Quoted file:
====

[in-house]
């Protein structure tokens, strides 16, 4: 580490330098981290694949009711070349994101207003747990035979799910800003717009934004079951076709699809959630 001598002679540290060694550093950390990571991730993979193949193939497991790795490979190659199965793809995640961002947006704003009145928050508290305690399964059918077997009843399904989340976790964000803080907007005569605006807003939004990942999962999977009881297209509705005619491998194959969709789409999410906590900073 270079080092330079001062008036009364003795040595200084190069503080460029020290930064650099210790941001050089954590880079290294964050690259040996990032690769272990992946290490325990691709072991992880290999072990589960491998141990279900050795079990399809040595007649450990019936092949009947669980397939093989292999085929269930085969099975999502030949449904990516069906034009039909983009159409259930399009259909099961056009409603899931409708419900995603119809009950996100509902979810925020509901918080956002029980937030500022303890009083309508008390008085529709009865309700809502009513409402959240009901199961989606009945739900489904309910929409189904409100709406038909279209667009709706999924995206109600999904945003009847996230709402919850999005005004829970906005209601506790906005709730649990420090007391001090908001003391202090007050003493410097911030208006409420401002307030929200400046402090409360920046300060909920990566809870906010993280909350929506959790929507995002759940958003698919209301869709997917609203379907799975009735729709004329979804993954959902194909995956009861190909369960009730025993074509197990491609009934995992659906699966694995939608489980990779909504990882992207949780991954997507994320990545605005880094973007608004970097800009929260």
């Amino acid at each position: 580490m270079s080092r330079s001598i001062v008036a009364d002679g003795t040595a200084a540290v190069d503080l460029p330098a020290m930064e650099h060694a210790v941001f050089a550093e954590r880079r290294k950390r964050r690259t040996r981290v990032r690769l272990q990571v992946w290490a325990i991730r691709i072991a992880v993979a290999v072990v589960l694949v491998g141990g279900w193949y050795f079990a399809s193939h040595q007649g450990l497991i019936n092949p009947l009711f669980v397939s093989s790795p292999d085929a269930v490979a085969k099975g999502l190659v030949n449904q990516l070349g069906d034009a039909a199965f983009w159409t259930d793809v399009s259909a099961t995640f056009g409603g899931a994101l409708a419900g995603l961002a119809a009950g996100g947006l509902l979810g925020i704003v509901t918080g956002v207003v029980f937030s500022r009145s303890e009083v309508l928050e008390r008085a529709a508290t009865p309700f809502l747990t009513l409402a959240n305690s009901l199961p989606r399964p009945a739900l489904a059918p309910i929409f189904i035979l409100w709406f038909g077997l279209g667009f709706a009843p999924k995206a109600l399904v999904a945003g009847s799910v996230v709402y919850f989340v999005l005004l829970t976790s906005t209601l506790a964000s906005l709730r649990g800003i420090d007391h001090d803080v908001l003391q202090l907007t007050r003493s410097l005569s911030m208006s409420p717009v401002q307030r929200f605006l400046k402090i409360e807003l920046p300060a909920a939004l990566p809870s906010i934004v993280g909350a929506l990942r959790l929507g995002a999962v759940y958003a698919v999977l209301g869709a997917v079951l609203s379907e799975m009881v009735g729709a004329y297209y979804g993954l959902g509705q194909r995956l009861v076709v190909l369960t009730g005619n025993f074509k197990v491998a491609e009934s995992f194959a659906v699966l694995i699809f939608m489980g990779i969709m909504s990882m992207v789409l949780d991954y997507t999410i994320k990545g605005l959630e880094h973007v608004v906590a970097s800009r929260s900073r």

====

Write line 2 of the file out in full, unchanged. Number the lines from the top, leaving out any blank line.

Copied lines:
């Protein structure tokens, strides 16, 4: 580490330098981290694949009711070349994101207003747990035979799910800003717009934004079951076709699809959630 001598002679540290060694550093950390990571991730993979193949193939497991790795490979190659199965793809995640961002947006704003009145928050508290305690399964059918077997009843399904989340976790964000803080907007005569605006807003939004990942999962999977009881297209509705005619491998194959969709789409999410906590900073 270079080092330079001062008036009364003795040595200084190069503080460029020290930064650099210790941001050089954590880079290294964050690259040996990032690769272990992946290490325990691709072991992880290999072990589960491998141990279900050795079990399809040595007649450990019936092949009947669980397939093989292999085929269930085969099975999502030949449904990516069906034009039909983009159409259930399009259909099961056009409603899931409708419900995603119809009950996100509902979810925020509901918080956002029980937030500022303890009083309508008390008085529709009865309700809502009513409402959240009901199961989606009945739900489904309910929409189904409100709406038909279209667009709706999924995206109600999904945003009847996230709402919850999005005004829970906005209601506790906005709730649990420090007391001090908001003391202090007050003493410097911030208006409420401002307030929200400046402090409360920046300060909920990566809870906010993280909350929506959790929507995002759940958003698919209301869709997917609203379907799975009735729709004329979804993954959902194909995956009861190909369960009730025993074509197990491609009934995992659906699966694995939608489980990779909504990882992207949780991954997507994320990545605005880094973007608004970097800009929260």